During the 49ers’ rookie minicamp practice on Friday, quarterback C.J. Beathard drifted to his right, lofted a pass down the sideline and then watched as an undrafted, small-school safety named Lorenzo Jerome leaped in front of his target and came down with the interception.
It’s something Jerome did six times last season at St. Francis University and 18 times over his four years there. He was invited to two college all-star games in January — placing him against high-level opponents he didn’t always face in the Northeast Conference — and he grabbed two interceptions in each contest.
Which is why the 49ers made signing him a priority once the draft ended.
Free safety is perhaps the most pivotal — and precarious — spot on their roster.
For the defense to be as aggressive and as stout against the run as it wants to be, it must have a free safety who can control the deep middle of the field and discourage opposing quarterbacks from throwing there. The Seahawks’ Earl Thomas, who has 23 interceptions over his career, is the archetype for the role.
The 49ers feel as if they have a good version of Thomas in Jimmie Ward, who played safety in high school and college.
The issue is that Ward has battled an array of injuries — foot fractures, a quadriceps tear and a shoulder sprain — since being drafted in the first round in 2014 and there are no obvious solutions at the position if he gets injured again. The 49ers didn’t use any of their 10 draft picks on a free safety.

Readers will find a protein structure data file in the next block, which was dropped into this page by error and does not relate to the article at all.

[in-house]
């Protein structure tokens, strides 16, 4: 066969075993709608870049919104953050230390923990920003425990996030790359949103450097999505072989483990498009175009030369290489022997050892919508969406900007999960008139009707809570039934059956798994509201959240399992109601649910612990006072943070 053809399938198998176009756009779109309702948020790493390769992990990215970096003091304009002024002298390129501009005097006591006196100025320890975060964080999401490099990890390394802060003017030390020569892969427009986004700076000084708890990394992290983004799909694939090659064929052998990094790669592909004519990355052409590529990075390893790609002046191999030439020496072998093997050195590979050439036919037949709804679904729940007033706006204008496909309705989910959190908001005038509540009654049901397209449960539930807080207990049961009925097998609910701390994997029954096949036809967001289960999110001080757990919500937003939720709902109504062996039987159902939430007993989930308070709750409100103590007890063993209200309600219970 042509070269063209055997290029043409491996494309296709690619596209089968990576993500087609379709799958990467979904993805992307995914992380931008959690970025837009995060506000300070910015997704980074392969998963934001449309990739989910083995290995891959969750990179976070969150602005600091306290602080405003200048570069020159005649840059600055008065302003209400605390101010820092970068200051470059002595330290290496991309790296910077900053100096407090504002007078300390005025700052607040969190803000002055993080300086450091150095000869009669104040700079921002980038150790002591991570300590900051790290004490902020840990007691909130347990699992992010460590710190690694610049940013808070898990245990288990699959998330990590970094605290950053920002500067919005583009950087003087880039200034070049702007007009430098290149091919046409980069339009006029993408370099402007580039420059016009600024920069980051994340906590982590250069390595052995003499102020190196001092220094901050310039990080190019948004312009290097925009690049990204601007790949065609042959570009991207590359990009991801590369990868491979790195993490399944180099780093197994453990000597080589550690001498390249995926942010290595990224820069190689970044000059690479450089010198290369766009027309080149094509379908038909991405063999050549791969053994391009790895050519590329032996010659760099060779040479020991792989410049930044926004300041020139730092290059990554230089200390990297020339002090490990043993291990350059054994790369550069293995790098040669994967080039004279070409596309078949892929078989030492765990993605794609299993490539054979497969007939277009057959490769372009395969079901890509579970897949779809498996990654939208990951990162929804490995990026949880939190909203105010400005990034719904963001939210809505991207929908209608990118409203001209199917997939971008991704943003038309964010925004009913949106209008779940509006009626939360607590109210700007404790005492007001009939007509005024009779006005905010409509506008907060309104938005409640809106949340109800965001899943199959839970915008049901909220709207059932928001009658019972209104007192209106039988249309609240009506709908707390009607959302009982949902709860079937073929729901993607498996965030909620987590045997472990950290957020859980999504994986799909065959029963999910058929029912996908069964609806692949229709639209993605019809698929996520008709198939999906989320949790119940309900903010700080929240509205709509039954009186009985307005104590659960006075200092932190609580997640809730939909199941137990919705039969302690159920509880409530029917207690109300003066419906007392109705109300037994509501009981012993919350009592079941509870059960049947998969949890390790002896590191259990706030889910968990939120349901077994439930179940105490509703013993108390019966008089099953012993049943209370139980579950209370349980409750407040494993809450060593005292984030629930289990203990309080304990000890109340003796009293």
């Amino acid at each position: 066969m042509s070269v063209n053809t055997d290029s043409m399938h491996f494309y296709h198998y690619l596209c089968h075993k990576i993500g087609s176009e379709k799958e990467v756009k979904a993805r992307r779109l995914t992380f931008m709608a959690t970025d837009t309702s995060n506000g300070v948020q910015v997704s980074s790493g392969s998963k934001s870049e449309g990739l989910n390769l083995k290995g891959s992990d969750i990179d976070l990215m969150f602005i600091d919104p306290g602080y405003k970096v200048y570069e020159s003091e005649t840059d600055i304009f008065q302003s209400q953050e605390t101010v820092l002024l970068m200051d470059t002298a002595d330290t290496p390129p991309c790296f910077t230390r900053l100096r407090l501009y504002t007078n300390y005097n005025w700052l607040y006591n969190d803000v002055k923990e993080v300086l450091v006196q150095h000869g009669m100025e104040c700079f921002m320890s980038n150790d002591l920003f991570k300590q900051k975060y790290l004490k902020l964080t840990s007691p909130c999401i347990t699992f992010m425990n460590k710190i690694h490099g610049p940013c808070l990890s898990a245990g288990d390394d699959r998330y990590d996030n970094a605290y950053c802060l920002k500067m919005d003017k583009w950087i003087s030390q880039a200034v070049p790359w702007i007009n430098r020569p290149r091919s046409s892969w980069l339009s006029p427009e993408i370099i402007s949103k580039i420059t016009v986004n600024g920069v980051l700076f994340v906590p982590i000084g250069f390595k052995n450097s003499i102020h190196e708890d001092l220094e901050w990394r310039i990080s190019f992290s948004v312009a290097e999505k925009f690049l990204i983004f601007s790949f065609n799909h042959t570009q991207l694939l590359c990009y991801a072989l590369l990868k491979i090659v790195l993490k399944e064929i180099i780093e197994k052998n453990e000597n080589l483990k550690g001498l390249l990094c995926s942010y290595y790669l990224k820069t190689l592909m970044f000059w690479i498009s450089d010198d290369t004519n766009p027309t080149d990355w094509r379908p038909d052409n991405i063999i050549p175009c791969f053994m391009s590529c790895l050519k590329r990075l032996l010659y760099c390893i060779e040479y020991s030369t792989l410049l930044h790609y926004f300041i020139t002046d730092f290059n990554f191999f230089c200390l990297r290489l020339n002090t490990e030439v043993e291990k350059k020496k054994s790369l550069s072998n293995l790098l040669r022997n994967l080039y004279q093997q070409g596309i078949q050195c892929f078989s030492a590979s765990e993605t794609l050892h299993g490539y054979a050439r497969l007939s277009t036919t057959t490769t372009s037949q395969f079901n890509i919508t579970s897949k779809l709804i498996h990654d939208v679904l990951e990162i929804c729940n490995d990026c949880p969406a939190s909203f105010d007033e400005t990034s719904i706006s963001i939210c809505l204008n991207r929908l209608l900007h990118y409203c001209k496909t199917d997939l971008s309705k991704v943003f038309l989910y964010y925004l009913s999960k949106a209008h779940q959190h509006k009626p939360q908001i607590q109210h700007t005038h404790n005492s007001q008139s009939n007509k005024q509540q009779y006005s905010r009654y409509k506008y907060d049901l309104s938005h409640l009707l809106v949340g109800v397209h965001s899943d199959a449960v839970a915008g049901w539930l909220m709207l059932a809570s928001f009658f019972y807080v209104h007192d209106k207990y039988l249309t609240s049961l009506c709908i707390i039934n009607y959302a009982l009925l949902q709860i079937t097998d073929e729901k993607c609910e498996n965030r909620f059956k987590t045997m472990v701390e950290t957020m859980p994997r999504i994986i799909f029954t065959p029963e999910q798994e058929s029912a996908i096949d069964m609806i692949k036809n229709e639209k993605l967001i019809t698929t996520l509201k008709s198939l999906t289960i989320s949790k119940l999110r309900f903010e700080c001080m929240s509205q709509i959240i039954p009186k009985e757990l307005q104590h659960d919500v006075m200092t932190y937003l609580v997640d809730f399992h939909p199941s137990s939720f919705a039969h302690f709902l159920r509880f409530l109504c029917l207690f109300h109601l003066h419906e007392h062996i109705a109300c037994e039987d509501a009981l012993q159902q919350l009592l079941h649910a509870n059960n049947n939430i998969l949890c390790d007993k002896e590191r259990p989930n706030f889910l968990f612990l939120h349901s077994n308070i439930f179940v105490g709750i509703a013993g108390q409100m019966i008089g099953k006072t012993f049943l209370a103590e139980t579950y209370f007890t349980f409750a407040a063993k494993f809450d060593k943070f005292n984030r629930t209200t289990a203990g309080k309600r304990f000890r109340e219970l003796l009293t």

As the draft was drawing to a close last week he got calls from the Giants, Eagles and, of course, the Seahawks. But the 49ers’ wafer-thin depth at free safety, as well as how they utilize the position, made for an easy decision.
“I’ve been going over the playbook today and (Thursday), and it’s the perfect fit for me,” Jerome said. “I like where they have me. I like the system.”
Jerome grew up playing quarterback in Coral Springs, Fla. and wanted to continue playing the position in college. The only school that would give a 5-10 prospect a chance at the position, however, was St. Francis, an 1,700-student school in the farming town of Loretto, Pa.
He was converted to safety but found he still was able to utilize his quarterback background.
“It helped me a lot,” he said. “I know what to expect out of the quarterback. I know his posture, when he’s going to turn his hips, his shoulders. That helps me a lot.”
Jerome’s impact was immediate.
He played in all 11 games as a freshman, finished with six interceptions and was named the Northeast Conference’s defensive rookie of the year. In March he became the first St. Francis player ever invited to the NFL scouting combine and last week nearly became the first to be drafted from the school since 1945.
He wasn’t. But he still landed with the team that needs him the most.